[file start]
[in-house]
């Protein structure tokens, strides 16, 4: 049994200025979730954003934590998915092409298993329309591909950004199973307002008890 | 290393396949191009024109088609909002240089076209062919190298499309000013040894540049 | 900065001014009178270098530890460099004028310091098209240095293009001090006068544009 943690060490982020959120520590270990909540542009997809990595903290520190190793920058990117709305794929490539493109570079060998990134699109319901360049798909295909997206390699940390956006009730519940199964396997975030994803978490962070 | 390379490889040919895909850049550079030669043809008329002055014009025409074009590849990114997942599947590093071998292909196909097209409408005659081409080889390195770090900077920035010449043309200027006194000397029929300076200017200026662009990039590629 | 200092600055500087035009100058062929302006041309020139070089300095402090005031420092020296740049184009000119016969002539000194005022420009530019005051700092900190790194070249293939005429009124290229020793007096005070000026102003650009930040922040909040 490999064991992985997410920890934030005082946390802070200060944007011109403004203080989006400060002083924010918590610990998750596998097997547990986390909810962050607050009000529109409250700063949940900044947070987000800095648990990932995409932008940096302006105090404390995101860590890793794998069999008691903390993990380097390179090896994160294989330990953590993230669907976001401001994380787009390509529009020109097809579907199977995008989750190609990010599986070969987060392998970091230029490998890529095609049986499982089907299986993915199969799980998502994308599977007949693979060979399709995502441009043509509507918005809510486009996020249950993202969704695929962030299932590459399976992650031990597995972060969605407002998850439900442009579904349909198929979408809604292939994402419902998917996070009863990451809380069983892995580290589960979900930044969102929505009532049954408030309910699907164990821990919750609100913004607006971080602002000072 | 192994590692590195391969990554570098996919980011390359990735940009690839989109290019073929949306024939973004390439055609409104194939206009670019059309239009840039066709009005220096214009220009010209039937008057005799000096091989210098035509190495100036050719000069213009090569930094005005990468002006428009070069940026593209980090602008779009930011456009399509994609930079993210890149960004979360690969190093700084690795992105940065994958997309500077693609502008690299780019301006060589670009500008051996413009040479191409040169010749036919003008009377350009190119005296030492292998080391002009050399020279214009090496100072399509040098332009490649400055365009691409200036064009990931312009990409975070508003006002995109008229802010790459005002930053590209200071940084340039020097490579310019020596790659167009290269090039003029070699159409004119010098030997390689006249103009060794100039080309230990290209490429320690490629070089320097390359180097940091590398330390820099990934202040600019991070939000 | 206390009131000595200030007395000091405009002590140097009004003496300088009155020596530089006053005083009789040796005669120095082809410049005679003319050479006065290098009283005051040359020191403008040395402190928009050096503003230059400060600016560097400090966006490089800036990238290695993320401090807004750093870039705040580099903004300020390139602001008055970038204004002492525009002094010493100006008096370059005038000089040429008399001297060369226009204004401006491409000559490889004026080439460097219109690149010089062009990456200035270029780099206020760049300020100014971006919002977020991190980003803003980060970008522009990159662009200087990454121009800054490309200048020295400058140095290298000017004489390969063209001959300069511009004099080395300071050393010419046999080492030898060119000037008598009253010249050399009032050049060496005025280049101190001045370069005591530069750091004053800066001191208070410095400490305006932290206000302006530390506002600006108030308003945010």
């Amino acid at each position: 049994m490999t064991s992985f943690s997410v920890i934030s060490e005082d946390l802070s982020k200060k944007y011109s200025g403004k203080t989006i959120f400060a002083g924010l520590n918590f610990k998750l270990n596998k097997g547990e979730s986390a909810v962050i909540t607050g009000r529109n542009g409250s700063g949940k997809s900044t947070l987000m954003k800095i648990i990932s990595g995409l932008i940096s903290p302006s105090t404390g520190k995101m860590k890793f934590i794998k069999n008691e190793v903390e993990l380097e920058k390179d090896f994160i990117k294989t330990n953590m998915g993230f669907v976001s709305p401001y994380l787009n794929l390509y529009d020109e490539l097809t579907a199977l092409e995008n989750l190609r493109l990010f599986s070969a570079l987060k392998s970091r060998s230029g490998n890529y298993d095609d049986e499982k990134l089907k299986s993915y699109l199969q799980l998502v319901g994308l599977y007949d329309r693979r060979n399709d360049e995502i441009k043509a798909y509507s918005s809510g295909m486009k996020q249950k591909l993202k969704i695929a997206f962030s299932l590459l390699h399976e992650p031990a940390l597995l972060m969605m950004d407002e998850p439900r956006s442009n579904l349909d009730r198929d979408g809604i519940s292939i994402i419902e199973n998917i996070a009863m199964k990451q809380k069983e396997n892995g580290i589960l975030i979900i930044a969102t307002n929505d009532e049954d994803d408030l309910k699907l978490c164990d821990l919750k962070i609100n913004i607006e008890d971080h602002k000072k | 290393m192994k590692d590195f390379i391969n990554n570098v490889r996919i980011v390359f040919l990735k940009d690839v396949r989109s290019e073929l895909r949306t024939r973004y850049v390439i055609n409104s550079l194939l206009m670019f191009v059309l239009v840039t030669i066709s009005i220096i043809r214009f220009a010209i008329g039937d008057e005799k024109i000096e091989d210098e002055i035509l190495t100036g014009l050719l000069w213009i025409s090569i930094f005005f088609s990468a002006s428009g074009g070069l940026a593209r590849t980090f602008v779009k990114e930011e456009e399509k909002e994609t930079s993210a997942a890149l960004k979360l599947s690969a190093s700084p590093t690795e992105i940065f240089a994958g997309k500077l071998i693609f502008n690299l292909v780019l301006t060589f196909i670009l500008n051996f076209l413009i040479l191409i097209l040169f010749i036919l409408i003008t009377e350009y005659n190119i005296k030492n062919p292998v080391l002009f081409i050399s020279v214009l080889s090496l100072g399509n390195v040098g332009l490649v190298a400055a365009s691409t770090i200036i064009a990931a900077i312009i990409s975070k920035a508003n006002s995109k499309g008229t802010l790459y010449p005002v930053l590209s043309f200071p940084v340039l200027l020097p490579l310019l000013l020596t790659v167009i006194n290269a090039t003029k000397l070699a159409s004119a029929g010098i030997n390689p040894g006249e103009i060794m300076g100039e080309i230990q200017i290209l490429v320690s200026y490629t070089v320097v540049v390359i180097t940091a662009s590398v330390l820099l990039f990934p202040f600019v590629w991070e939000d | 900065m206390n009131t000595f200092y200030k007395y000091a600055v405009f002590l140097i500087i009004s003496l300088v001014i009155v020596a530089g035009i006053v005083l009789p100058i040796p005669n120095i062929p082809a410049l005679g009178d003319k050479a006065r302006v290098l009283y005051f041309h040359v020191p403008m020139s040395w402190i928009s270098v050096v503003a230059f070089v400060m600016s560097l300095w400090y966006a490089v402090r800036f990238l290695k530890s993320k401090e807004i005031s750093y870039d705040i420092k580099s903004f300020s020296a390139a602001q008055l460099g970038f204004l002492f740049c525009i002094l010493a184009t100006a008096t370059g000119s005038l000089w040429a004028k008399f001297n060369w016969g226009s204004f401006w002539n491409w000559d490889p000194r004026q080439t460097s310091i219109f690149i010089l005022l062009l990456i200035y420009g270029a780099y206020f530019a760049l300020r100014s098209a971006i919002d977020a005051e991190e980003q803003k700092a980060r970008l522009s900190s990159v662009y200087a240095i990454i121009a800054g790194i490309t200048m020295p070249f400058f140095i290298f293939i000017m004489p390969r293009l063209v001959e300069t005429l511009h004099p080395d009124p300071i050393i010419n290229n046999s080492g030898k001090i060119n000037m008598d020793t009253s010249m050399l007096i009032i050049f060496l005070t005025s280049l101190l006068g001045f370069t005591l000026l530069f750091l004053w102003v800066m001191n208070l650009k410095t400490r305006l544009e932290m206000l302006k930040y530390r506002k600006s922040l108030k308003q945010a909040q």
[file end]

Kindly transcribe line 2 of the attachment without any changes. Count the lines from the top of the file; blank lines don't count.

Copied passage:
């Protein structure tokens, strides 16, 4: 049994200025979730954003934590998915092409298993329309591909950004199973307002008890 | 290393396949191009024109088609909002240089076209062919190298499309000013040894540049 | 900065001014009178270098530890460099004028310091098209240095293009001090006068544009 943690060490982020959120520590270990909540542009997809990595903290520190190793920058990117709305794929490539493109570079060998990134699109319901360049798909295909997206390699940390956006009730519940199964396997975030994803978490962070 | 390379490889040919895909850049550079030669043809008329002055014009025409074009590849990114997942599947590093071998292909196909097209409408005659081409080889390195770090900077920035010449043309200027006194000397029929300076200017200026662009990039590629 | 200092600055500087035009100058062929302006041309020139070089300095402090005031420092020296740049184009000119016969002539000194005022420009530019005051700092900190790194070249293939005429009124290229020793007096005070000026102003650009930040922040909040 490999064991992985997410920890934030005082946390802070200060944007011109403004203080989006400060002083924010918590610990998750596998097997547990986390909810962050607050009000529109409250700063949940900044947070987000800095648990990932995409932008940096302006105090404390995101860590890793794998069999008691903390993990380097390179090896994160294989330990953590993230669907976001401001994380787009390509529009020109097809579907199977995008989750190609990010599986070969987060392998970091230029490998890529095609049986499982089907299986993915199969799980998502994308599977007949693979060979399709995502441009043509509507918005809510486009996020249950993202969704695929962030299932590459399976992650031990597995972060969605407002998850439900442009579904349909198929979408809604292939994402419902998917996070009863990451809380069983892995580290589960979900930044969102929505009532049954408030309910699907164990821990919750609100913004607006971080602002000072 | 192994590692590195391969990554570098996919980011390359990735940009690839989109290019073929949306024939973004390439055609409104194939206009670019059309239009840039066709009005220096214009220009010209039937008057005799000096091989210098035509190495100036050719000069213009090569930094005005990468002006428009070069940026593209980090602008779009930011456009399509994609930079993210890149960004979360690969190093700084690795992105940065994958997309500077693609502008690299780019301006060589670009500008051996413009040479191409040169010749036919003008009377350009190119005296030492292998080391002009050399020279214009090496100072399509040098332009490649400055365009691409200036064009990931312009990409975070508003006002995109008229802010790459005002930053590209200071940084340039020097490579310019020596790659167009290269090039003029070699159409004119010098030997390689006249103009060794100039080309230990290209490429320690490629070089320097390359180097940091590398330390820099990934202040600019991070939000 | 206390009131000595200030007395000091405009002590140097009004003496300088009155020596530089006053005083009789040796005669120095082809410049005679003319050479006065290098009283005051040359020191403008040395402190928009050096503003230059400060600016560097400090966006490089800036990238290695993320401090807004750093870039705040580099903004300020390139602001008055970038204004002492525009002094010493100006008096370059005038000089040429008399001297060369226009204004401006491409000559490889004026080439460097219109690149010089062009990456200035270029780099206020760049300020100014971006919002977020991190980003803003980060970008522009990159662009200087990454121009800054490309200048020295400058140095290298000017004489390969063209001959300069511009004099080395300071050393010419046999080492030898060119000037008598009253010249050399009032050049060496005025280049101190001045370069005591530069750091004053800066001191208070410095400490305006932290206000302006530390506002600006108030308003945010």